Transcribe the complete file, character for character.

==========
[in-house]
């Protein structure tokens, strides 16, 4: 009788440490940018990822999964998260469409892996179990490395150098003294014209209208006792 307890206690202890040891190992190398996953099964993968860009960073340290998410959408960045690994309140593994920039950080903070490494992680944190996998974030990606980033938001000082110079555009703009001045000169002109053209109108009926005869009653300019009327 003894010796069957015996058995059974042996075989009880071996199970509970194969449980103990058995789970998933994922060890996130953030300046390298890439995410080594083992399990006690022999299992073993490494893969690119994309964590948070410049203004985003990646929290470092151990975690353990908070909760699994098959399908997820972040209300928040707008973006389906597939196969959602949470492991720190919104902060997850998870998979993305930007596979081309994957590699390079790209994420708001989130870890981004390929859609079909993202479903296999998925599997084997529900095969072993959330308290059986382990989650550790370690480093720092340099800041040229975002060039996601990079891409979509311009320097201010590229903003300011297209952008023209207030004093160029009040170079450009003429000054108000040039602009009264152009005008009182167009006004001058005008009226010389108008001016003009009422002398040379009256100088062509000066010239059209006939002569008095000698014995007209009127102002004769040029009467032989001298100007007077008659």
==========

[in-house]
């Protein structure tokens, strides 16, 4: 009788440490940018990822999964998260469409892996179990490395150098003294014209209208006792 307890206690202890040891190992190398996953099964993968860009960073340290998410959408960045690994309140593994920039950080903070490494992680944190996998974030990606980033938001000082110079555009703009001045000169002109053209109108009926005869009653300019009327 003894010796069957015996058995059974042996075989009880071996199970509970194969449980103990058995789970998933994922060890996130953030300046390298890439995410080594083992399990006690022999299992073993490494893969690119994309964590948070410049203004985003990646929290470092151990975690353990908070909760699994098959399908997820972040209300928040707008973006389906597939196969959602949470492991720190919104902060997850998870998979993305930007596979081309994957590699390079790209994420708001989130870890981004390929859609079909993202479903296999998925599997084997529900095969072993959330308290059986382990989650550790370690480093720092340099800041040229975002060039996601990079891409979509311009320097201010590229903003300011297209952008023209207030004093160029009040170079450009003429000054108000040039602009009264152009005008009182167009006004001058005008009226010389108008001016003009009422002398040379009256100088062509000066010239059209006939002569008095000698014995007209009127102002004769040029009467032989001298100007007077008659």